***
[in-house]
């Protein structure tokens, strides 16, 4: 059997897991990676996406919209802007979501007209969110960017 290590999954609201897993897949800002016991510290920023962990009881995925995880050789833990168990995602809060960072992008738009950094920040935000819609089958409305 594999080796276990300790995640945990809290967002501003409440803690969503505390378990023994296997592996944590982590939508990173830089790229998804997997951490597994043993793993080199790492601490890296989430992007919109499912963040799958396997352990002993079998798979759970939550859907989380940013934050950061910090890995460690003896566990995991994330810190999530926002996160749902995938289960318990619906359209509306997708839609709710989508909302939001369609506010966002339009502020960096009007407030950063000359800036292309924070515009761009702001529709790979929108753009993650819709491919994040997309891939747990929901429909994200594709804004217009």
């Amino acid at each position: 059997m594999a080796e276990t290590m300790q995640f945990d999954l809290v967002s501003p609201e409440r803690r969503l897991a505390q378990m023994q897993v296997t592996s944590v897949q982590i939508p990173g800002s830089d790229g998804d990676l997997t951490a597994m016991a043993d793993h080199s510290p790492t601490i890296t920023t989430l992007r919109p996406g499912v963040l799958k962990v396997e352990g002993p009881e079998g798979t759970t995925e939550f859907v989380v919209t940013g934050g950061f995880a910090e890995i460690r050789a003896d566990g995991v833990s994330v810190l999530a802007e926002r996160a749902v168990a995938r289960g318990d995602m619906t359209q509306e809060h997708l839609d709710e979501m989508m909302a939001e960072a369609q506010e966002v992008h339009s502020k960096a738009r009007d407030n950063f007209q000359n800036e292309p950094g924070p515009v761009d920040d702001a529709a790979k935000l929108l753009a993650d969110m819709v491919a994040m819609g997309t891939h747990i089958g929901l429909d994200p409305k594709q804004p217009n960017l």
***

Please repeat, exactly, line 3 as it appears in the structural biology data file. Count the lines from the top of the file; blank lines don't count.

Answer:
């Amino acid at each position: 059997m594999a080796e276990t290590m300790q995640f945990d999954l809290v967002s501003p609201e409440r803690r969503l897991a505390q378990m023994q897993v296997t592996s944590v897949q982590i939508p990173g800002s830089d790229g998804d990676l997997t951490a597994m016991a043993d793993h080199s510290p790492t601490i890296t920023t989430l992007r919109p996406g499912v963040l799958k962990v396997e352990g002993p009881e079998g798979t759970t995925e939550f859907v989380v919209t940013g934050g950061f995880a910090e890995i460690r050789a003896d566990g995991v833990s994330v810190l999530a802007e926002r996160a749902v168990a995938r289960g318990d995602m619906t359209q509306e809060h997708l839609d709710e979501m989508m909302a939001e960072a369609q506010e966002v992008h339009s502020k960096a738009r009007d407030n950063f007209q000359n800036e292309p950094g924070p515009v761009d920040d702001a529709a790979k935000l929108l753009a993650d969110m819709v491919a994040m819609g997309t891939h747990i089958g929901l429909d994200p409305k594709q804004p217009n960017l």